Oh but we're not finished, let's look at the producer side: We all know that the incredible quality (not including access) of our health care comes from profit motivated innovation. An egalitarian single payer system is going to ruin that. People are not going to be able to pay more for better, so why make anything better? Certainly there are some who would like to cure diseases for the humanitarian good, but that research still costs money and that money is going to be harder to come by when investors looking for profit are no longer going to provide any of it.
Woe is us. What can we do? Well, some, try have their cake and eat it too, with a dual system. The free health care for everyone, but still allow people to pay for private health care if they want it (Paging John Edwards). That sounds nice at first blush: you solve the access problem, but you don't damage the profit motive for innovation! Except that you do.
Providing health care to everyone using tax dollars will mean providing health care to those who do not pay any taxes, as well as to those who don't pay enough taxes to cover their consumption of the government provided good. The free system is going to be strained from day one. Then there will be those who will use the free health care even though they could afford private (hey, it's free!) Of course there will be those super rich who will prefer paying the higher cost for private health care, because it will be a) better in quality (of course you are paying for it) and b) fewer other people will be using it, so there will be shorter lines! Problem here comes with b. Fewer people paying, means they will be paying more to retain the quality of the good. Otherwise the income from providing the private health care won't be enough to pay for the innovation that makes it better. So either the quality differential will evaporate or the price will keep going up.
Consider the following analogy: Education. We have free public schools as well as not free private schools. Most won't deny that the quality of private education is by and large better than what we find in public schools. However, the cost of private schools is prohibitively high for most, and is going up for those who can still afford it (still paging John Edwards). So we want to import this model into our health care? (One important difference: even private schools are non-profit. They don't need profit to provide higher quality education, but the quality of health care depends on innovation that needs to be paid for by profit, so I think the differences between public and private health care cost will be even starker than the difference in the education).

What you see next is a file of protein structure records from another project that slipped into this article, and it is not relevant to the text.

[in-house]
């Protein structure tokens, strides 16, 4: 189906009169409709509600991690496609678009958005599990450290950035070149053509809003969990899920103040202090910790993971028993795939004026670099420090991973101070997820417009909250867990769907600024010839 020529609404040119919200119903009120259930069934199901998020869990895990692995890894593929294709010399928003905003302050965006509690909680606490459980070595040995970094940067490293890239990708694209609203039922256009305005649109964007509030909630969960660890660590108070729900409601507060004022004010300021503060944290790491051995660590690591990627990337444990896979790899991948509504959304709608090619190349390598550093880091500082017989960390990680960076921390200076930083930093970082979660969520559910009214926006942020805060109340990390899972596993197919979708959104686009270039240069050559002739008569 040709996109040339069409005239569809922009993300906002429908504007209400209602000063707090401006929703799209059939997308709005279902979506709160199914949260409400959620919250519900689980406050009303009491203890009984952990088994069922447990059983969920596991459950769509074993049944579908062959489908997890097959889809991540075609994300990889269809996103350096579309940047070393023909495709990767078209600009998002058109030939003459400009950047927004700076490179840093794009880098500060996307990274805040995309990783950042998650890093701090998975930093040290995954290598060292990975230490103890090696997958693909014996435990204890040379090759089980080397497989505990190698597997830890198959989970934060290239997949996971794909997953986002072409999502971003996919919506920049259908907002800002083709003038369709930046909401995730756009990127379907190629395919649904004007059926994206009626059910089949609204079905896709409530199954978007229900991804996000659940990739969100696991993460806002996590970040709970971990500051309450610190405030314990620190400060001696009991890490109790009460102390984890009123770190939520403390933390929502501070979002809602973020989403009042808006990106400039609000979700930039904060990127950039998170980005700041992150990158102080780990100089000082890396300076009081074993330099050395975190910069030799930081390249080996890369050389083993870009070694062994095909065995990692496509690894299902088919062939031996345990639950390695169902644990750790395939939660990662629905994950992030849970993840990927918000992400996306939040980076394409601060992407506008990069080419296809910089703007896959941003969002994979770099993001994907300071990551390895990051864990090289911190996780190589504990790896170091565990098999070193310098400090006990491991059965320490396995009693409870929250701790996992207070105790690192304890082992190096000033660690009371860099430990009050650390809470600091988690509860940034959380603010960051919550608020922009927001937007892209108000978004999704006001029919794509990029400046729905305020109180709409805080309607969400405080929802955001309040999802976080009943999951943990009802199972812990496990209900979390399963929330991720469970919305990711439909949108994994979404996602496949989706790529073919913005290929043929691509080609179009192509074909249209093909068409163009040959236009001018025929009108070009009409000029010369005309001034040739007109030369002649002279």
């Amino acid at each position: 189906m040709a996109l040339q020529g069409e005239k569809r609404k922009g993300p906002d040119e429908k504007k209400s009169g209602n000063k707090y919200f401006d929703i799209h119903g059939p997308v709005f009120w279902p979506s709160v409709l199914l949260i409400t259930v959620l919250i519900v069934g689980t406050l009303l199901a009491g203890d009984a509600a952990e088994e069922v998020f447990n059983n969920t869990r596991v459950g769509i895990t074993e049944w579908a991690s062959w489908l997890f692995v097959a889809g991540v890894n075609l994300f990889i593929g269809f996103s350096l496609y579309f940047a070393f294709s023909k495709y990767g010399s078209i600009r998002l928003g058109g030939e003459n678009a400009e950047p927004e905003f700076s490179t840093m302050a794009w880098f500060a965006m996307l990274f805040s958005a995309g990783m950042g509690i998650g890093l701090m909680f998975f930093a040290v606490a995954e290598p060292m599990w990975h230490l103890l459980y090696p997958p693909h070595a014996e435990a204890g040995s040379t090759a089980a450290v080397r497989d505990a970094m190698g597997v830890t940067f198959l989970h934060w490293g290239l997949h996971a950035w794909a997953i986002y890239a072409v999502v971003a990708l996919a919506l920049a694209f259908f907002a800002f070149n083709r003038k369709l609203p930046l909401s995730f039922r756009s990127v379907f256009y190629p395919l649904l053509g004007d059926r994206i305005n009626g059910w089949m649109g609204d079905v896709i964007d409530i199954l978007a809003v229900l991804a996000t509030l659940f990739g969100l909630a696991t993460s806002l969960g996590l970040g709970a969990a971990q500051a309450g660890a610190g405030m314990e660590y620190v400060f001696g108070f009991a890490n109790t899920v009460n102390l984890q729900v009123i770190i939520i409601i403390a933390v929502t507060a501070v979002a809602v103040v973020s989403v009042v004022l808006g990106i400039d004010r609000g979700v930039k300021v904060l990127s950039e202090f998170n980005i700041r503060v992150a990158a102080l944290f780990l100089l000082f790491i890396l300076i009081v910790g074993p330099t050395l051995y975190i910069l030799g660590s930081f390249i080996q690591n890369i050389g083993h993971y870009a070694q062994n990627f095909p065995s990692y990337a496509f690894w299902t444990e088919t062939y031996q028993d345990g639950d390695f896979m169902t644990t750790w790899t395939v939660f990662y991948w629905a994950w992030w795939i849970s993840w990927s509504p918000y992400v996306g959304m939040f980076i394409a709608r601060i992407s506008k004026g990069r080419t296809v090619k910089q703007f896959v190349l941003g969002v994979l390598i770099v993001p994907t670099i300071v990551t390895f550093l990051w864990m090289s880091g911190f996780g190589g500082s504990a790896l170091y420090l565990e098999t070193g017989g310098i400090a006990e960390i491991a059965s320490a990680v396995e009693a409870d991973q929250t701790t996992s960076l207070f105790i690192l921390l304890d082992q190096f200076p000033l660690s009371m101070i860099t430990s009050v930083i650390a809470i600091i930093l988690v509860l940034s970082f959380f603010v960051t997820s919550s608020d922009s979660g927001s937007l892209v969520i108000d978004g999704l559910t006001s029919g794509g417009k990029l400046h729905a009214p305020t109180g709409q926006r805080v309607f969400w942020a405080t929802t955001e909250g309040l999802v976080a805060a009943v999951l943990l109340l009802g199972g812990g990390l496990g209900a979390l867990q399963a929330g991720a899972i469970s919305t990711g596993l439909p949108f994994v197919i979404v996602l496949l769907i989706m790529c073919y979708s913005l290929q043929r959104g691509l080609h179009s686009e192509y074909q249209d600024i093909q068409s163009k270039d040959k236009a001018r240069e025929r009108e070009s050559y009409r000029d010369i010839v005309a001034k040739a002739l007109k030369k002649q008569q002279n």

Now I am a big supporter of school choice. I truly believe that by letting the consumers direct where their educational dollars go, we will keep our super posh private schools affordable only to the elite; we will develop mid-range schools that are better than the bottom tier and are affordable to the middle class; as well as improve (eventually) the quality of schools for those who can only afford what the voucher is worth. I think this model might be the best choice for our health care problem, assuming we believe that the government should be subsidizing it (and it looks like more and more people believe that).
While we are at, PinkCare will make money paid beyond the health voucher tax deductible, return unused voucher dollars at the end of the year, and allow tax deferred IRA style Health Saving Accounts. I have full confidence that this will go a lot farther to fixing the problem than simply letting the government take over the whole operation.
Tuesday, August 7, 2007
Why so glorious? Well, when the government doesn't operate, it's not oppressing me. or you. or anyone. (Okay okay, so "essential services" including the military and U.S. Marshals were in full force, and conceivably they could still have rounded us up and put us in concentration camps for being Jews, or homosexuals, or intellectuals, or Libertarians, or Star Trek fans. But ours isn't a country where I think we have to worry too much about the hard "German Style" oppression. We go more for the soft "French Style" oppression--a slow but steady increase of state power.)
A government shutdown is better than a congressional recess because, I think most people don't realize that while Congress is the great enabler, it is the administrative state that does the actual thumb twisting of the citizenry. That said, I'll take a stalemate over a one-party government any day of the week and twice on Sundays! (Besides, stalemate is the first step to shutdown). We aren't there yet, but if we're lucky it wont be long:
I'm just giddy over the possibility of a spending showdown. They build character.
In the current era of divided government, Bush does the signing or the rejecting, confident so far that despite his poor approval ratings he has enough Republican support to avoid a veto override.
It's far from tidy, and not likely to get any prettier in September, with the president and Congress both pointing toward a spending showdown as well as a resumption of their struggle over Iraq.
Meanwhile, though the farm and energy bills are in dire straits, the one thing the Dems can get through is an INCREASE IN THE EXECUTIVE'S POWER TO EAVESDROP ON INTERNATIONAL PHONE CALLS WITHOUT A WARRANT? I thought you all got elected on the "Bush is delusional and the war on terror is out of control" platform. So while you are too busy squabbling about mommy issues like CO2 Emissions and farm subsidies, you just rubber stamp another increase in executive power in the name of war. Democrats, your voters would like to have a couple words with you--the second word being "you."
Monday, August 6, 2007
By now it should be clear to you that we are not "over;" we are a "never were." I really don't want to hear from you in the future. Let me tell you why.
1) I made it clear from the beginning that I am not looking for a relationship. I am only in town for the summer, so anything long term is out of the question. Also, you know I am only just barely out, and any dating I do is more about testing the waters than looking for a boyfriend. The expiration date of whatever we were has passed.
2) Despite my being clear about our having no future, you sure got possessive really quick. You flipped out when I mentioned I had a date with another boy. You tried to make me feel guilty, even though I WAS ALWAYS CLEAR THAT WE WEREN'T GOING TO BE SERIOUS. You even got me to apologize just to shut you up. That was a big strike against you. When you asked later if I had seen 401(k) again, I lied when I said no. Shame on me, sure, but I was trying to avoid another scene.